(Wednesday Market Open) There’s intrigue galore going into World Series Game Seven tonight, but the conclusion of today’s Fed meeting could hardly bring less anticipation.
In fact, it’s difficult to remember a Fed meeting in recent history as unexciting as this one, where the probability of a rate rise is a whopping 8%, according to the futures market. We’ll be back here later today after the meeting concludes with additional analysis. Investors may want to keep an eye on things just to see if the Fed has anything interesting to say about the economy that might provide clues going into next month’s meeting. Chances for a rate hike then are more than 70%, futures prices indicate.
Those seeking drama today have some choices. They can watch to see if the S&P 500 (SPX) has enough vigor to break its recent losing streak, which on Tuesday took the index down to levels not seen since mid-July. In pre-market trading, SPX futures were down fractionally.
As stocks stumbled, volatility soared, with the CBOE’s VIX index recently trading above $18, the highest since mid-September (see chart below). It's as though the market has woken up this week to the fact that we are in the midst of a highly contested presidential and congressional Election. The VIX is up over 40% in eight calendar days. However, it’s still short of $20, the level where concern historically kicks into gear. It’s also not far from levels seen going into the 2012 presidential election.
As next Tuesday’s election approaches, many investors seem to be taking protection in safety assets, including bonds and gold. The yield on 10-year Treasuries fell back below 1.8% early Wednesday, down from this week’s high of 1.87% and the lowest since last Wednesday. Gold has sprung to life the last few days, and it briefly popped above $1,300 in early trading Wednesday.
If anyone thought crude oil might rush to the stock market’s rescue, it hasn’t happened yet this week. U.S. oil futures fell to new one-month lows below $46 a barrel early Wednesday and closed in on technical support at around the $45 mark amid reports of over-supply. The question is whether crude can hold $46 on the close. The American Petroleum Institute (API) reported late Tuesday that U.S. crude stocks rose by a hefty 9.3 million barrels in the last week, compared to around 1 million barrels that analysts polled by Reuters had expected. Official government data are due later today. Last week, the government’s report showed a small drop in stockpiles despite the API reporting a rise, so we’ll see if there’s a repeat of that discrepancy.
Earnings are far from over, with Facebook (FB) due after the close today. The company is expected to report a 70% increase in earnings thanks to strong sales and advertising growth, Marketwatch said, quoting analysts. Earnings per share are projected at 97 cents, compared with 57 cents a year ago, according to Briefing.com.
And on the economic front, private companies created 147,000 jobs last month, compared with analyst expectations for 165,000, ADP said early Wednesday. That’s the smallest increase since May. The official jobs report from the government is due Friday morning (see below). Factory orders data from the government are on the schedule tomorrow morning.
Getting Ready for Friday Jobs Data: Friday is jobs day, and estimates are coming in a bit higher than the 156,000 reported in September, according to Briefing.com. Consensus among analysts now is for job growth of 175,000 in October, with hourly earnings growth of 0.3% beating the 0.2% recorded in September. Unemployment, right at 5% in September, is expected to tick down a notch to 4.9%, Briefing.com said. The hourly earnings figure might be a good metric to watch, because wage growth has been tracking well above the Fed’s 2% inflation target. Wages and salaries rose 2.4% over the last year, the Bureau of Labor Statistics said last week. If job growth comes in near the consensus estimate, it would be at just about the 2016 monthly average of 177,000. This year’s job gains have been well below the full-year 2015 average of 229,000.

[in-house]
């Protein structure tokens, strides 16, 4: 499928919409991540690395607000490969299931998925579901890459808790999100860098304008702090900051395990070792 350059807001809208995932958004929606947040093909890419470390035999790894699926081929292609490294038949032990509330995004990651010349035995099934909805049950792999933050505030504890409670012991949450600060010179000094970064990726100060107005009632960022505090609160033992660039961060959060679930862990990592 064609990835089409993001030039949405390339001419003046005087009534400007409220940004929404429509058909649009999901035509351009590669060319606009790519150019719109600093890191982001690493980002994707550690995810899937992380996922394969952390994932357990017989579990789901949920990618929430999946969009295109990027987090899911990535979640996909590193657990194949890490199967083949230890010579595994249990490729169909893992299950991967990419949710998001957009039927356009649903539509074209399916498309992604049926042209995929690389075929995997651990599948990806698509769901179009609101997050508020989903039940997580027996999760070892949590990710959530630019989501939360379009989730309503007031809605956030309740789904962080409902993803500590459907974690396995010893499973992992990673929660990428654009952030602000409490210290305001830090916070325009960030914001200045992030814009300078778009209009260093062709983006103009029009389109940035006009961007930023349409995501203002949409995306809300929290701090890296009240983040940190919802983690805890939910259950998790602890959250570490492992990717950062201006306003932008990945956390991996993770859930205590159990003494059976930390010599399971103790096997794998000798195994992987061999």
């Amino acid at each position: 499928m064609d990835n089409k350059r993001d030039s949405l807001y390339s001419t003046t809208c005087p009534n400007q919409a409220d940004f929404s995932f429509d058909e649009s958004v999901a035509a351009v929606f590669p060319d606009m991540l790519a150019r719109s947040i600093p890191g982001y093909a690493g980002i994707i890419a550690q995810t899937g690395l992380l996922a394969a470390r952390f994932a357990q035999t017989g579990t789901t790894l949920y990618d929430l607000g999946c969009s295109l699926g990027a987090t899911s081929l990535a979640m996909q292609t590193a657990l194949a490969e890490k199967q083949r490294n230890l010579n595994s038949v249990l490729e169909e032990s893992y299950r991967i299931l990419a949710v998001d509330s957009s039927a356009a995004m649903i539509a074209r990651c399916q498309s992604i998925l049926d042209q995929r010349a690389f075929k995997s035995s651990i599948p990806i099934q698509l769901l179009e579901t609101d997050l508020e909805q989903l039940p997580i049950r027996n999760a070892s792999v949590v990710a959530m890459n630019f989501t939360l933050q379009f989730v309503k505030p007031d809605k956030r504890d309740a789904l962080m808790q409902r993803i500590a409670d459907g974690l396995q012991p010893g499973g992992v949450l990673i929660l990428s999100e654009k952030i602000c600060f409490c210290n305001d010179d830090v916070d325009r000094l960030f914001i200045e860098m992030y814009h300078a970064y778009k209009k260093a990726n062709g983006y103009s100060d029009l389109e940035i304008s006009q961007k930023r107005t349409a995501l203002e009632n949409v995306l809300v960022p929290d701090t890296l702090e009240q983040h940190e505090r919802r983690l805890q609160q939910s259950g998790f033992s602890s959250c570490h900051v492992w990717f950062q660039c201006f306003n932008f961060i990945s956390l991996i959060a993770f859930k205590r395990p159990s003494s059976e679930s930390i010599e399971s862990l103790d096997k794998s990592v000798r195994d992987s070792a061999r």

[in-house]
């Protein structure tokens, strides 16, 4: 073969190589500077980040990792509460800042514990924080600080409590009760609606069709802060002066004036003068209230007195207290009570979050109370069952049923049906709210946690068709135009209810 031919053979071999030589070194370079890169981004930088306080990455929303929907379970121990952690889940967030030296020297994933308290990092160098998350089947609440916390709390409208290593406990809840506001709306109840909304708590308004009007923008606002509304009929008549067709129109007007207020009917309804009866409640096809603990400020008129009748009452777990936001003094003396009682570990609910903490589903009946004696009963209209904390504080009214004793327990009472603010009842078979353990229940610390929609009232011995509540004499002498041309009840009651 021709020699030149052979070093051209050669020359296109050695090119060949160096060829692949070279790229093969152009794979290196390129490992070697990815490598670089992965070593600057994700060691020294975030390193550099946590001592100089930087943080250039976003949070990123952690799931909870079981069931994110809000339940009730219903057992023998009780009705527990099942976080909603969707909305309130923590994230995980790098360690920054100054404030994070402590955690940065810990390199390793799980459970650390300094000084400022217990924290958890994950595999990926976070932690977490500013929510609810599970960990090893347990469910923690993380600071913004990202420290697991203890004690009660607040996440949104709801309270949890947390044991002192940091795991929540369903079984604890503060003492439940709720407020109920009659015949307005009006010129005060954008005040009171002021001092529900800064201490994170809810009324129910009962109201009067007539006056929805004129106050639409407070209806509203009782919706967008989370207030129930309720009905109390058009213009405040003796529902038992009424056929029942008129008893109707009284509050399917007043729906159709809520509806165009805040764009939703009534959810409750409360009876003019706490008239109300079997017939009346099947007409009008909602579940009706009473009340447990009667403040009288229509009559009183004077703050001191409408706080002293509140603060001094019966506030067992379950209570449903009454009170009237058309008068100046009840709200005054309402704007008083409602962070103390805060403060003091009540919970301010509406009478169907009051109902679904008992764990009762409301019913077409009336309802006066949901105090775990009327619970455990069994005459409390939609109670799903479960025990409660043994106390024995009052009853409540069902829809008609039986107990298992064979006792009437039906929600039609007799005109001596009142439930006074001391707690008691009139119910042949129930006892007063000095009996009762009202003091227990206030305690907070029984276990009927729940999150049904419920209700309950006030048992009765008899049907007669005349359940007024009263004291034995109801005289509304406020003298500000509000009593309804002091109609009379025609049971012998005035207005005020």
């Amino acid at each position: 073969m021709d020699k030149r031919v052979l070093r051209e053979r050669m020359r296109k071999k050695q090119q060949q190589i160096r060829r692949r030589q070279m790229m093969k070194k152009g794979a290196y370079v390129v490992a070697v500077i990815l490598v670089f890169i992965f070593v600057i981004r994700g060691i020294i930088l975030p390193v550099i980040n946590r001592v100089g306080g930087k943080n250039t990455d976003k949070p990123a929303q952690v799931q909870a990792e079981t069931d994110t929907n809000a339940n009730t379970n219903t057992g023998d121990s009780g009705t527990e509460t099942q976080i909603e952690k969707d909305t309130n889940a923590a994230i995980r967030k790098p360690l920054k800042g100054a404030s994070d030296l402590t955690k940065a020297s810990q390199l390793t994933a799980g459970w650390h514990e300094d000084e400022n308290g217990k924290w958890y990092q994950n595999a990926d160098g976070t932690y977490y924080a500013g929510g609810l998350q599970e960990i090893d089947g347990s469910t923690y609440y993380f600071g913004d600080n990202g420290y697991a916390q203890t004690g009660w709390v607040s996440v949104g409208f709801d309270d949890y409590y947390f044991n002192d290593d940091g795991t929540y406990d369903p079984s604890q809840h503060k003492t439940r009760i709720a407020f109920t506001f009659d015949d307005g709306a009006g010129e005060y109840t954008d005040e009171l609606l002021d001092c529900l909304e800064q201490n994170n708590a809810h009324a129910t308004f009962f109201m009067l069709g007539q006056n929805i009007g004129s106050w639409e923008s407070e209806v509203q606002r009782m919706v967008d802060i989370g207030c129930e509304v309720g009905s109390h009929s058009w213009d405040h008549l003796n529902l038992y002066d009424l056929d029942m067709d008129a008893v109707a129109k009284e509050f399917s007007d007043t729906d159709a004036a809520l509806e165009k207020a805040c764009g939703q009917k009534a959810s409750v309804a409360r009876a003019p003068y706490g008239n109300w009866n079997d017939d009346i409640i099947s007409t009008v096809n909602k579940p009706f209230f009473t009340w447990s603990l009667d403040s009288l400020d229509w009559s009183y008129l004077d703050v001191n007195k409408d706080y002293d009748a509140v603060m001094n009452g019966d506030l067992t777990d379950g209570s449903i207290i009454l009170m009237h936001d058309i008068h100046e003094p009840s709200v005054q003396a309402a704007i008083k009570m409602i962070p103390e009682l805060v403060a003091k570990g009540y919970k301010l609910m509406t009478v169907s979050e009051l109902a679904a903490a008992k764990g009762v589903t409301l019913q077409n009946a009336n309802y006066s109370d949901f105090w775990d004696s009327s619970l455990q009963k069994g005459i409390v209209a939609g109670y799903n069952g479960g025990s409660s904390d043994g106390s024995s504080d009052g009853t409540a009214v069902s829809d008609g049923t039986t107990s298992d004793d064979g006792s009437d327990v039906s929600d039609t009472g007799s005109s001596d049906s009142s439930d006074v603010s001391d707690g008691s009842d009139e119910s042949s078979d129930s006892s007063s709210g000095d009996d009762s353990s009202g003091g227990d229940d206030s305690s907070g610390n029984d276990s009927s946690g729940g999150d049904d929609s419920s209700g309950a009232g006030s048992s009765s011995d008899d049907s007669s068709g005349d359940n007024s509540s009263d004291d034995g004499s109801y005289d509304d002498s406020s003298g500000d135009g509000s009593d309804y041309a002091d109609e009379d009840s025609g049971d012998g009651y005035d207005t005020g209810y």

Q4 GDP Growth Estimate Trimmed: Last Friday brought investors the government’s estimate for Q3 gross domestic product (GDP) growth, and it was a better than expected 2.9%. It’s a long time until anyone gets an official estimate on Q4 GDP, but with one month down and two to go, the engines seem to be running slightly cooler, with growth expected at around 2.3%, the Atlanta Fed said Tuesday. That was down from its previous estimate of 2.7%. The Atlanta Fed pinned its lower forecast on a couple of economic factors. “After this morning's Manufacturing ISM Report from the Institute of Supply Management, the forecasts of the fourth-quarter growth rates of real consumer spending and real nonresidential equipment investment declined from 2.4 percent to 2.1 percent and 4.3 percent to 2.7 percent, respectively,” the Atlanta Fed said. Keep watching, as the Atlanta Fed updates its estimates regularly.
Earnings Season Goes to China: Chinese e-commerce giant Alibaba (BABA) reported earnings and revenue early Wednesday that both topped analyst expectations. Earnings per share reached 79 cents, compared with expectations for 70 cents. This comes after a somewhat disappointing earnings report from the leading U.S. e-retailer, Amazon.com (AMZN). As investors examine BABA’s results, they may want to keep an eye on the company’s expansion progress and its cloud computing business, which has been a big revenue driver in recent quarters. For more insight into giant U.S. retailers, we have to wait until the week of Nov. 14, when Wal-Mart (WMT), Home Depot (HD), Lowes (LOW), and Target (TGT) all are scheduled to report.
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